Litter Free NC Campaign can saves lives and better our State

Litter can endanger drivers, is an eyesore, costs millions of dollars to clean up, and is against the law.

The fine for littering is up to $1,000 for the first offense,$2,000 for the second offense, and, upon a finding of guilt, the driver can receive a penalty of one point on his/her driver’s license.

At a March press conference, Department of Public Safety Secretary Frank Perry kicked off the Litter Free NC campaign, and asked, “How many times have you swerved to avoid inanimate objects in the road such as broken car parts and shredded tires, or seen trash and debris flying out of an unsecured truck bed? At least one accident a day is caused by litter in the road.

“Please join us in spreading the word about Litter Free NC, because a clean state is a safer state.”

Fst. Sgt. Jeff Gordon and Trooper Michael Baker have been on radio talk shows across the state telling listeners about the Litter Free NC campaign and reminding them to secure trash in their cars and truck beds, and to dispose of litter properly.

“People may think litter is a victimless crime, but it impacts people’s safety, security and well-being, as well as their pocketbook,” Gordon said. “Millions of taxpayer dollars are spent each year to pick up and remove roadside litter.”

In 2012, the State of North Carolina spent more than $16 million cleaning up roadside trash that filled more than 325,000 garbage bags, equaling seven million pounds.

In neighborhoods, unsightly litter reduces property values and attracts vandalism and other crimes. People feel safer in a clean neighborhood.

“Clean streets and a well-kept neighborhood indicate people care about where they live and work,” Perry said, “and that they do not tolerate disobedience and mischief, crooks and criminals.”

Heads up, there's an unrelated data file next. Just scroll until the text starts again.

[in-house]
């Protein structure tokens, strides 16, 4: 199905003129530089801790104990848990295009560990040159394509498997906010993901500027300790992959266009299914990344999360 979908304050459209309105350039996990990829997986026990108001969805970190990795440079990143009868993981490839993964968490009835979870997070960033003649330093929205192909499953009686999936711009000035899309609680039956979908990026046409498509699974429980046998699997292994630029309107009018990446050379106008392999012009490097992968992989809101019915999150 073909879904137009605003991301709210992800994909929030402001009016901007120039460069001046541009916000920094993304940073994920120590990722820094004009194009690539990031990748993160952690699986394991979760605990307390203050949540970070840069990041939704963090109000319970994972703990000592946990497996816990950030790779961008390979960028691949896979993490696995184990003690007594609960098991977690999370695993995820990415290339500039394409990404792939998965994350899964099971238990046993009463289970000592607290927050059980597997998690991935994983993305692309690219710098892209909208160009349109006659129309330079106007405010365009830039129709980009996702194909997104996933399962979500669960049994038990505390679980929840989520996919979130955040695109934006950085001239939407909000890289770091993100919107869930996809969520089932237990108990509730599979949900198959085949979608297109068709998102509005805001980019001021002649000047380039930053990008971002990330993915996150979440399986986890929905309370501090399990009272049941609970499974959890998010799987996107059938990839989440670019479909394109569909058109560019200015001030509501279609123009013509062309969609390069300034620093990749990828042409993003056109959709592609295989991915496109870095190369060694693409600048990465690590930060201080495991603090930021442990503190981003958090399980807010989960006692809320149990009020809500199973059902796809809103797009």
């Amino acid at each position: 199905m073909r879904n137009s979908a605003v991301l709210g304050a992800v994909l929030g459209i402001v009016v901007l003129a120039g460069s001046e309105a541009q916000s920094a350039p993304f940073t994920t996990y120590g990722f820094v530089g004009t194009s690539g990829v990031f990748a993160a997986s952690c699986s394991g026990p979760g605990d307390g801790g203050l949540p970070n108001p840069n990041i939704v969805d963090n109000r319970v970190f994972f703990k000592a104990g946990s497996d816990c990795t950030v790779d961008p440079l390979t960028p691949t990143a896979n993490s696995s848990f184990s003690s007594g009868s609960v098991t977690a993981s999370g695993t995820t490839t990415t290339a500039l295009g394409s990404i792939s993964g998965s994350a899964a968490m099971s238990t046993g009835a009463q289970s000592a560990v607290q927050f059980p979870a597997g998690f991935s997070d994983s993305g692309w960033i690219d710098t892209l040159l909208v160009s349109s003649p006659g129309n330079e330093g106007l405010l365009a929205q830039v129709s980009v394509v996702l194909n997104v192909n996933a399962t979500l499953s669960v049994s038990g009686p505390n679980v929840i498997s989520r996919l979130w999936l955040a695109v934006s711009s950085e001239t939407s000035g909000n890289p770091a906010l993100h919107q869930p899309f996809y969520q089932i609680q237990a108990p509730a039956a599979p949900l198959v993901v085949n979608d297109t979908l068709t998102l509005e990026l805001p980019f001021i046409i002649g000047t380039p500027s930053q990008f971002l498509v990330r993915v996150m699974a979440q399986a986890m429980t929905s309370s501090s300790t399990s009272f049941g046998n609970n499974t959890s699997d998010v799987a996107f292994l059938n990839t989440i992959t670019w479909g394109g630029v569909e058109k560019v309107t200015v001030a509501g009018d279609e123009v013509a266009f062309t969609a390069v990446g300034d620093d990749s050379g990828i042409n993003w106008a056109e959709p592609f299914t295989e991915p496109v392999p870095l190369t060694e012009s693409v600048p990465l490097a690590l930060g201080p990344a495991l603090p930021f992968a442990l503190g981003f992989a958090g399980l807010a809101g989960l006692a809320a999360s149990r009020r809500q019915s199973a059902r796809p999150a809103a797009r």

Cigarette smokers may think a small butt tossed from a car window is harmless, but they sometimes cause wildfires and the toxins in the butt can seep into rivers and streams and damage our water supply. Cigarette butts contain cadmium, lead and arsenic, toxic to animals that may eat them.

Animals attracted to roadsides by the smell of apple cores or other tossed food bits may be hit and killed by passing motorists. Plastic bags also pose a danger to birds and animals, clog gutters and pollute waterways. Plastic water bottles take hundreds to thousands of years to completely biodegrade.

“North Carolina has one of the most beautiful, diverse landscapes in the nation,” Governor Pat McCrory said. “From the mountains to the coast, we take pride in the health and beauty of our state. Litter Free NC is not only going to help us preserve North Carolina’s natural beauty, but also prevent hazards that pose a risk to travelers, wildlife and their habitats.”

“Our goal is to grow the campaign over time and build momentum as we hope others will join us on this important initiative,” Perry said. “The more public participation is generated, the better chance we have of reducing the amount of litter in North Carolina.”


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